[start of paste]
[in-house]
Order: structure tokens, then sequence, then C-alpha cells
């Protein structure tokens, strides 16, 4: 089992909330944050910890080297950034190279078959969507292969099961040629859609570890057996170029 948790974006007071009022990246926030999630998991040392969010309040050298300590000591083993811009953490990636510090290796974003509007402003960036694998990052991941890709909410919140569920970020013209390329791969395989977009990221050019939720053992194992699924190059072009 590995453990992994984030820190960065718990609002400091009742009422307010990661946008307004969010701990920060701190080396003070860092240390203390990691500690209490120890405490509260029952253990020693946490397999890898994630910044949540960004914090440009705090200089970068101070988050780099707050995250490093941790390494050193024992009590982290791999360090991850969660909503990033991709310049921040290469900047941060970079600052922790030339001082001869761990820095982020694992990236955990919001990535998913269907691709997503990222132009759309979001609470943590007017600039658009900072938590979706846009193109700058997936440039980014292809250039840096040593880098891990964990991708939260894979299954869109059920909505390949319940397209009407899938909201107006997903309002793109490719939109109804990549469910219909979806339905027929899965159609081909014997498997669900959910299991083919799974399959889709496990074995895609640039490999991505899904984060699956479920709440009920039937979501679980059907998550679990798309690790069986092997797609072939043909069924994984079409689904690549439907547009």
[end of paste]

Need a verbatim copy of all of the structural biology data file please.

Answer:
[in-house]
Order: structure tokens, then sequence, then C-alpha cells
């Protein structure tokens, strides 16, 4: 089992909330944050910890080297950034190279078959969507292969099961040629859609570890057996170029 948790974006007071009022990246926030999630998991040392969010309040050298300590000591083993811009953490990636510090290796974003509007402003960036694998990052991941890709909410919140569920970020013209390329791969395989977009990221050019939720053992194992699924190059072009 590995453990992994984030820190960065718990609002400091009742009422307010990661946008307004969010701990920060701190080396003070860092240390203390990691500690209490120890405490509260029952253990020693946490397999890898994630910044949540960004914090440009705090200089970068101070988050780099707050995250490093941790390494050193024992009590982290791999360090991850969660909503990033991709310049921040290469900047941060970079600052922790030339001082001869761990820095982020694992990236955990919001990535998913269907691709997503990222132009759309979001609470943590007017600039658009900072938590979706846009193109700058997936440039980014292809250039840096040593880098891990964990991708939260894979299954869109059920909505390949319940397209009407899938909201107006997903309002793109490719939109109804990549469910219909979806339905027929899965159609081909014997498997669900959910299991083919799974399959889709496990074995895609640039490999991505899904984060699956479920709440009920039937979501679980059907998550679990798309690790069986092997797609072939043909069924994984079409689904690549439907547009």